This evolving, beautiful and frightening Frankenstein that we live on, this life we have created for ourselves, is slowly but surely turning against us.
So arguably, the problem and solution is learning to breath with the world, not stifle it with petty, unproven squabbles that have ultimately damaged this beautiful world we are lucky enough to live on.

My grandson Asti, who is 11, has no concept of religion, he just enjoys living, learning, playing, loving and being taken care of by people who love him. He knows how to live and he enjoys living better than many adults, because he is yet to be traumatised and shaped by the influence of ‘Enlightened’ adults who know better than he does!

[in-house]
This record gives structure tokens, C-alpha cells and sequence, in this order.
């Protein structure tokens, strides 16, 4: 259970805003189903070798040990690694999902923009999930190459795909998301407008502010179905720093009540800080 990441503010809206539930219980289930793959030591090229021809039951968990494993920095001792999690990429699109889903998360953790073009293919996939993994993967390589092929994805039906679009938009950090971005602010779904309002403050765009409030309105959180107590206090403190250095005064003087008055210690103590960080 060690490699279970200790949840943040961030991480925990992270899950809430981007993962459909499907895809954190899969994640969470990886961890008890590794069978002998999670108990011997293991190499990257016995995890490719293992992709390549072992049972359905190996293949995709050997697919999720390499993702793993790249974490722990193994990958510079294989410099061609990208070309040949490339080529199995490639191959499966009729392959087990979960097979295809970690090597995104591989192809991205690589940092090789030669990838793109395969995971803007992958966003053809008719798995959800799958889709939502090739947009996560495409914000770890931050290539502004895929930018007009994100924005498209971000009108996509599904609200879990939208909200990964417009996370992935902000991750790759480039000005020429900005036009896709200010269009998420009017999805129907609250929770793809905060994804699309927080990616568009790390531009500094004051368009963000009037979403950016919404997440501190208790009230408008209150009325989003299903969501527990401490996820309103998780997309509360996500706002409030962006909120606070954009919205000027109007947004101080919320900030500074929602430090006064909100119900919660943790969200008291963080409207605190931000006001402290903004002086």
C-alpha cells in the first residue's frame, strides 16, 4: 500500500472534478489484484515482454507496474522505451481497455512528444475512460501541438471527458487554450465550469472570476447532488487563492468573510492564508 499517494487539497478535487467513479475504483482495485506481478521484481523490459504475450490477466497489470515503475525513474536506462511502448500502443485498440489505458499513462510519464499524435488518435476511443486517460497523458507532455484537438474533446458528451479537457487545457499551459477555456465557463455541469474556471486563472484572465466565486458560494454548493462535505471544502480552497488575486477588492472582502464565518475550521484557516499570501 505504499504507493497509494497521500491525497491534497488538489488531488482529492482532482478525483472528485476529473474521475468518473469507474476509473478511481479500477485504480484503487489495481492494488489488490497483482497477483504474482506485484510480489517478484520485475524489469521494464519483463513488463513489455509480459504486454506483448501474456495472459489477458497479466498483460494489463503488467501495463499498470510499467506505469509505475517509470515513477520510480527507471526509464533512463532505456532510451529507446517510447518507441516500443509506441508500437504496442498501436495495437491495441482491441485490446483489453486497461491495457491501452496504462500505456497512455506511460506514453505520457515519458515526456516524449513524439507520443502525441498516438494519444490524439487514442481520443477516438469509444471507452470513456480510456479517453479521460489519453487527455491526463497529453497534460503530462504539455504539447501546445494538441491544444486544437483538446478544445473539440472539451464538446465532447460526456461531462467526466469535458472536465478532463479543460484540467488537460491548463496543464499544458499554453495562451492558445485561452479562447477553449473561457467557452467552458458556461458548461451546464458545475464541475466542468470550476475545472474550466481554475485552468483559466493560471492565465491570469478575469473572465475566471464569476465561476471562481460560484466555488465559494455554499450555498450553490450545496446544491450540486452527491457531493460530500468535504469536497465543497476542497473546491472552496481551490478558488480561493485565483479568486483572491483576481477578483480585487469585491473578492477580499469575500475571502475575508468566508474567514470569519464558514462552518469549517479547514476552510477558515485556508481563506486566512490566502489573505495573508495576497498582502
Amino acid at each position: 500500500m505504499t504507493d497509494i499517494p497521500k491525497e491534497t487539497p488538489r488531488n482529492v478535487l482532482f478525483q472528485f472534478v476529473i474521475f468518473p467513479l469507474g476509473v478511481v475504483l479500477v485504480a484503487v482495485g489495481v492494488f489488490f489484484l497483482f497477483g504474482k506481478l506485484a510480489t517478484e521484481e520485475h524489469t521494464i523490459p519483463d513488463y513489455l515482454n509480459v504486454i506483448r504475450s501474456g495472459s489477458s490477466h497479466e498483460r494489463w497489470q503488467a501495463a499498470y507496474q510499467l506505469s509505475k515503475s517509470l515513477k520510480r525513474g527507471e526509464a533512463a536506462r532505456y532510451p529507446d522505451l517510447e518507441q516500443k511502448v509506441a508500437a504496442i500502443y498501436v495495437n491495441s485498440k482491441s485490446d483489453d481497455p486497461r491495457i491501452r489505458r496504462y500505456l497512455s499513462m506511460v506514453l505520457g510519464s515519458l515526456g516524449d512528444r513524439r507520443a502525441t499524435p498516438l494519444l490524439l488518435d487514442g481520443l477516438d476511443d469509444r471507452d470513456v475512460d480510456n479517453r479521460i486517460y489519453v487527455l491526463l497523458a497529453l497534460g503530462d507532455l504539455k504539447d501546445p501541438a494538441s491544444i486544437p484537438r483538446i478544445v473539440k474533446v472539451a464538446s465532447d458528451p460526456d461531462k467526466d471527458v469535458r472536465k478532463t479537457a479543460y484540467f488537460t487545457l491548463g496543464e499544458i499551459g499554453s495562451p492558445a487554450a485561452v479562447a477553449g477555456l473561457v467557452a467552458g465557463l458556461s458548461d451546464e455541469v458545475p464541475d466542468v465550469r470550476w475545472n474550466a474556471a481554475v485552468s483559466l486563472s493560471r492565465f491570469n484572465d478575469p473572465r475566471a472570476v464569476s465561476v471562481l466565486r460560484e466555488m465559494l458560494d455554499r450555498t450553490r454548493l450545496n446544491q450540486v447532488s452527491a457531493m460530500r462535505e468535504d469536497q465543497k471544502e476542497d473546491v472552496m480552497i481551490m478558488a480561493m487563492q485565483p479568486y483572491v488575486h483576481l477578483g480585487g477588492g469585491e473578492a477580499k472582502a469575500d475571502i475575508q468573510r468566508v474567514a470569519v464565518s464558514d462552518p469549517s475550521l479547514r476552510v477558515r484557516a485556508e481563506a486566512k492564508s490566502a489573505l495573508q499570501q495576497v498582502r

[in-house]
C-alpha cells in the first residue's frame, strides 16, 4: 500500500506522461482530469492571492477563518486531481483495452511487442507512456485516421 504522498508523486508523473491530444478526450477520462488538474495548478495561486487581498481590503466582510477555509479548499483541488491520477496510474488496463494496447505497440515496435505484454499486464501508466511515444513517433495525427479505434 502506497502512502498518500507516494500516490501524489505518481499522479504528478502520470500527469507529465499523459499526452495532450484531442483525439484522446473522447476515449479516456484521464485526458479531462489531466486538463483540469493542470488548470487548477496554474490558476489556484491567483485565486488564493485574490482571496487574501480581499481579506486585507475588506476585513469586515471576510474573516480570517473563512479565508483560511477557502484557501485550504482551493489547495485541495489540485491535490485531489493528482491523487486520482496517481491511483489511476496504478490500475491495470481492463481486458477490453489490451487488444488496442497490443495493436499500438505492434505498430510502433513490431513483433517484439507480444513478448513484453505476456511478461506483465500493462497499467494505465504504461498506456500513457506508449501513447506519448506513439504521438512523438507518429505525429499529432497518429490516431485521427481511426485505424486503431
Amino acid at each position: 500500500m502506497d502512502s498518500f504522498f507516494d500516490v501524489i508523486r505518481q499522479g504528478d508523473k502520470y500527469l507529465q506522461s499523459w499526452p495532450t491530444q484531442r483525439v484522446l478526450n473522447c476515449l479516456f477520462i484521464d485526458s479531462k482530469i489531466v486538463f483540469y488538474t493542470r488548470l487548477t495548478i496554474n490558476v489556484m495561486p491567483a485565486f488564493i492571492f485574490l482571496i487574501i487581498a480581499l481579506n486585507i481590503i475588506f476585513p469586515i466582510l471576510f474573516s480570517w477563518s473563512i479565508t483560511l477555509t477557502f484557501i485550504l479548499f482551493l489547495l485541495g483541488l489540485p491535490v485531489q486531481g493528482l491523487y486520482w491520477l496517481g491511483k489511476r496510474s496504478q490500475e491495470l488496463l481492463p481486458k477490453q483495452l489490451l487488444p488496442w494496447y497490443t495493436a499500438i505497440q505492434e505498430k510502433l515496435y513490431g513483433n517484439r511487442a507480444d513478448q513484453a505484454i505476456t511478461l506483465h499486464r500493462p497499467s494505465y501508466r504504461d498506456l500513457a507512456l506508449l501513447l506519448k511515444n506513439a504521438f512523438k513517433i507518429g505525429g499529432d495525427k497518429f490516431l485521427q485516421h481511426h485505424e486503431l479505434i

I’m going to post a photograph very soon of Asti, who has taught himself to draw by watching a demonstration video online during the lockdown. The point being, life should be simple and could be simple if we just lived for the enjoyment. I know it’s not as easy as that for some people but maybe if we all sang from the same hymn sheet, it would be so much better.